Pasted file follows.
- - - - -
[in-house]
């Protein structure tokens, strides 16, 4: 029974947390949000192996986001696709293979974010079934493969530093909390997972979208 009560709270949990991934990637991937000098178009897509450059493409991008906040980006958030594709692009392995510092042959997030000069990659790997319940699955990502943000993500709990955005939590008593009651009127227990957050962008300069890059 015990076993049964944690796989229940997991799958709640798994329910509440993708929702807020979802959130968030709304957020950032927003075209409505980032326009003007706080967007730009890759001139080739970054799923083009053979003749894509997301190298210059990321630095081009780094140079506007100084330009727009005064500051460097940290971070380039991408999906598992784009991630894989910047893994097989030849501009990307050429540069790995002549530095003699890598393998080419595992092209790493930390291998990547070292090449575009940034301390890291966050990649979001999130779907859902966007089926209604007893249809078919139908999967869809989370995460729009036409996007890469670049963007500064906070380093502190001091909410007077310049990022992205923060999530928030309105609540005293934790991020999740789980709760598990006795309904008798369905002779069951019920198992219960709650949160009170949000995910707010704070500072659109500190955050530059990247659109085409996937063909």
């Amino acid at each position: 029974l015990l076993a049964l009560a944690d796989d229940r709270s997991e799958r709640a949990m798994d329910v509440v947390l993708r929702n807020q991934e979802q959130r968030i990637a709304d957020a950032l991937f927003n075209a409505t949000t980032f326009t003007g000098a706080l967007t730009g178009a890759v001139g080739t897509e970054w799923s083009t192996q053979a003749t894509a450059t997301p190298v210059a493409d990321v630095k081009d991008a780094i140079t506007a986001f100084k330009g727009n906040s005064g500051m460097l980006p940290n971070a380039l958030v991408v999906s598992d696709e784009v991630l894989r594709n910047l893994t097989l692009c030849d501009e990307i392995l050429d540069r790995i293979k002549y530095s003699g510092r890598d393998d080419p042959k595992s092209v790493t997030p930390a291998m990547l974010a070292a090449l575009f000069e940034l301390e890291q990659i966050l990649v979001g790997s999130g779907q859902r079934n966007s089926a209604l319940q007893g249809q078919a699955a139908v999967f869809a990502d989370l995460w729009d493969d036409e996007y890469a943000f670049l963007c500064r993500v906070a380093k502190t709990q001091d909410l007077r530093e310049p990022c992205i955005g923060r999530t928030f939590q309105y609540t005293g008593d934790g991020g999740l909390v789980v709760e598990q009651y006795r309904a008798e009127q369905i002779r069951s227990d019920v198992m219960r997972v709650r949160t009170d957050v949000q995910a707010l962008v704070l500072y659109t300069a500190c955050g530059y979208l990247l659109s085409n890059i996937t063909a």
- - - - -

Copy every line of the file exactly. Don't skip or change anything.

[in-house]
């Protein structure tokens, strides 16, 4: 029974947390949000192996986001696709293979974010079934493969530093909390997972979208 009560709270949990991934990637991937000098178009897509450059493409991008906040980006958030594709692009392995510092042959997030000069990659790997319940699955990502943000993500709990955005939590008593009651009127227990957050962008300069890059 015990076993049964944690796989229940997991799958709640798994329910509440993708929702807020979802959130968030709304957020950032927003075209409505980032326009003007706080967007730009890759001139080739970054799923083009053979003749894509997301190298210059990321630095081009780094140079506007100084330009727009005064500051460097940290971070380039991408999906598992784009991630894989910047893994097989030849501009990307050429540069790995002549530095003699890598393998080419595992092209790493930390291998990547070292090449575009940034301390890291966050990649979001999130779907859902966007089926209604007893249809078919139908999967869809989370995460729009036409996007890469670049963007500064906070380093502190001091909410007077310049990022992205923060999530928030309105609540005293934790991020999740789980709760598990006795309904008798369905002779069951019920198992219960709650949160009170949000995910707010704070500072659109500190955050530059990247659109085409996937063909």
């Amino acid at each position: 029974l015990l076993a049964l009560a944690d796989d229940r709270s997991e799958r709640a949990m798994d329910v509440v947390l993708r929702n807020q991934e979802q959130r968030i990637a709304d957020a950032l991937f927003n075209a409505t949000t980032f326009t003007g000098a706080l967007t730009g178009a890759v001139g080739t897509e970054w799923s083009t192996q053979a003749t894509a450059t997301p190298v210059a493409d990321v630095k081009d991008a780094i140079t506007a986001f100084k330009g727009n906040s005064g500051m460097l980006p940290n971070a380039l958030v991408v999906s598992d696709e784009v991630l894989r594709n910047l893994t097989l692009c030849d501009e990307i392995l050429d540069r790995i293979k002549y530095s003699g510092r890598d393998d080419p042959k595992s092209v790493t997030p930390a291998m990547l974010a070292a090449l575009f000069e940034l301390e890291q990659i966050l990649v979001g790997s999130g779907q859902r079934n966007s089926a209604l319940q007893g249809q078919a699955a139908v999967f869809a990502d989370l995460w729009d493969d036409e996007y890469a943000f670049l963007c500064r993500v906070a380093k502190t709990q001091d909410l007077r530093e310049p990022c992205i955005g923060r999530t928030f939590q309105y609540t005293g008593d934790g991020g999740l909390v789980v709760e598990q009651y006795r309904a008798e009127q369905i002779r069951s227990d019920v198992m219960r997972v709650r949160t009170d957050v949000q995910a707010l962008v704070l500072y659109t300069a500190c955050g530059y979208l990247l659109s085409n890059i996937t063909a």